A region of France called Languedoc-Roussillon is located in the southernmost part of the country and borders the Mediterranean Sea. Aude, Gard, Hérault, Lozère, and Pyrénées-Orientales are its five departments. The area has a robust marine culture due to its 200 km of coastline and a strong land culture due to its endless vineyards. According to legend, the world’s oldest and greatest vineyard by surface area is found in the Languedoc. The Languedoc draws visitors from all over the world because of its excellent weather.
With regard to its natural surroundings, cultural history, and cuisine, the Languedoc-Roussillon is a contrasted area. People from many cultures, including the Greeks, Romans, Celts, Sarasins, and Iberians, lived in this area and left their knowledge and sensibility as a legacy. The Bullring and the Maison Carrée in Nimes, the mediaeval walled castle of Carcassonne, the Pont du Gard Roman aqueduct, the fortifications of Aigues-Mortes, or the strongholds of Vauban are just a few examples of the many relics of a magnificent past that can be found across the region. These brilliant monuments, including the much more contemporary but no less renowned Canal du Midi, have been designated by UNESCO as World Heritage Sites.
The weather in Languedoc is excellent, rivalling that of northern Spain and giving the French Riviera a run for its money. Due to its Mediterranean environment, most days are sunny, and the winters are not too harsh. The south of France experiences the hottest weather in the nation, making it the ideal location if you enjoy warm weather. The typical temperature in the summertime is greater than 30 degrees Celsius (80 degrees Fahrenheit). The spring and fall seasons are warm, the summers are long, hot, and dry, and the winters are crisp and mild. Since this is the driest region in France, rain rarely falls here. If you want a different shift of seasons, you can get it here because there are micro-climates as well.
The average home price in the country is around €3,400/sq m, making Languedoc Roussillon a surprisingly inexpensive region. Keep in mind that prices might differ significantly depending on where you choose to live. A property on the Mediterranean shore will undoubtedly cost more money than a similar house inland.
However, the Languedoc Roussillon remains a fantastic choice if you invest in real estate along the Mediterranean shore. The area provides excellent opportunities in terms of rental income. Renting your home to tourists or students (in Montpellier) may be possible.
Culture is hugely significant in the area, particularly because it has inherited two separate civilizations and two different languages (even though they are relatively close). In truth, Languedoc Roussillon has elements of Catalan and Occitan culture (the area’s name is derived from Langue d’Oc). You can discover the authenticity of these unspoilt cultures by travelling to isolated communities in the highlands.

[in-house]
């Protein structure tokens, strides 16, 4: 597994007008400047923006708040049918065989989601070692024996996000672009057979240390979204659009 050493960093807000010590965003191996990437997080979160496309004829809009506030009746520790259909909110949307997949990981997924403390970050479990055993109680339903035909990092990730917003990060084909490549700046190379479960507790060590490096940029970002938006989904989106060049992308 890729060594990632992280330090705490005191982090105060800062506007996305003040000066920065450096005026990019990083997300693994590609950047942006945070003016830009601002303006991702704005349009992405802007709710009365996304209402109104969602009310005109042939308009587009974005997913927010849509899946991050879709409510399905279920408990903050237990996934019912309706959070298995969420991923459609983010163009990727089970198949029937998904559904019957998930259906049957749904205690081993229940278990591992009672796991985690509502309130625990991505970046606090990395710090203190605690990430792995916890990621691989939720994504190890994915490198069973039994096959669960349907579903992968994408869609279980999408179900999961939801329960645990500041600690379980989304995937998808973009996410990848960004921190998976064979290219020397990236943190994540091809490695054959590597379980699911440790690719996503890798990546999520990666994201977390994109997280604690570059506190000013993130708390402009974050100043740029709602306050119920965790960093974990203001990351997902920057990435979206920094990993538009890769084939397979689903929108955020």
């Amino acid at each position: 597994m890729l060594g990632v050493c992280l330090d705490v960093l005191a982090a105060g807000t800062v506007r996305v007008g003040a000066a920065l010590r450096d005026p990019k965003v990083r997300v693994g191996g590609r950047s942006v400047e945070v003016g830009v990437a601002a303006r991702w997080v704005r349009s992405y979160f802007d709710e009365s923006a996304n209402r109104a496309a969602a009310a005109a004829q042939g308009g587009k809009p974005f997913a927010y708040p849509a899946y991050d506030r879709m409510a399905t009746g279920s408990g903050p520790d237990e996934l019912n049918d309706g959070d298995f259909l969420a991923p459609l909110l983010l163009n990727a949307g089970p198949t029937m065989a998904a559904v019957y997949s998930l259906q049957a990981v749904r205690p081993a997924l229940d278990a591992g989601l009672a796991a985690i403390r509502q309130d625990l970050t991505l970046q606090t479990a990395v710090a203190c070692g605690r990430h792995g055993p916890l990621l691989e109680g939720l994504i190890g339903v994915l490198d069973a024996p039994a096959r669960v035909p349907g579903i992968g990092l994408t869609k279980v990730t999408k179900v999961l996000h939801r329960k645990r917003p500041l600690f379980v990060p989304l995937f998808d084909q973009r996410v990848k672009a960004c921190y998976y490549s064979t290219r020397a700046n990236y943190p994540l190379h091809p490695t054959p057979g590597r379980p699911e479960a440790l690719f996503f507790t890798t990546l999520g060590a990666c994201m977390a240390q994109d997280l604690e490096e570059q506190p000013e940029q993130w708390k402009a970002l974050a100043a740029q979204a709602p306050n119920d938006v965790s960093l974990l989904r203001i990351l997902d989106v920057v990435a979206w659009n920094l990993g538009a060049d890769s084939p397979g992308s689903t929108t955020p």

The area is a beach lover’s paradise with over 200 kilometres of Mediterranean coast, split between 40 km of wild beaches with rocks and cliffs and 180 km of white sand beaches. Additionally, the region is the safest along the Mediterranean coast (compared to Morocco, Tunisia, and Italy). With more than 15 million tourists each year, Languedoc Roussillon is the fourth most popular tourist destination in France after Ile de France, Provence-Alpes-Côte d’Azur, and Rhone Alpes.
Two hundred kilometres of coastline, several rivers like the Rhone, and mountains like the Pyrenees or Cevennes make up the region’s fantastic landscape. The region’s many natural features that define its border provide a wide variety of magnificent scenery. An intermediate step with hills and garrigues, where the cultivation of vineyards and olive trees is advantageous, may be found between the coast and the mountains. Visitors may trek and ski in the mountains, particularly in the Pyrenees (Canigou).
The area makes 40% of the wine consumed in France, and as a result, it provides beautiful scenery and paths through the vineyards. The staples of Southern cuisine include meals designed to be shared, such as the well-known Cassoulet and Brandade-de-Morue.
The Southwest of France is also known for its upscale cuisine, including the Anchoiade and Bourride, two fish dishes made with wild garrigue’s fragrant herbs. Thyme, rosemary, bay, sorrel, and other herbs have a significant role in the history of food in Languedoc-Roussillon and also have an impact on Catalan and Provence cuisine and culture on either side of this beautiful area.
There is plenty to do, whether you are in the mountains, out in the country, or close to the Mediterranean shore. Numerous marine and river activities, as well as horseback riding, are prominent. Hiking and walking are also frequently included, as are cycling and mountain biking.
The area is easily accessible by car, train, or plane. The region currently has a great choice of low-cost airlines running to and from it. In fact, there are five airports in the region, including those in Beziers, Carcassonne, Montpellier, Nimes, and Perpignan.
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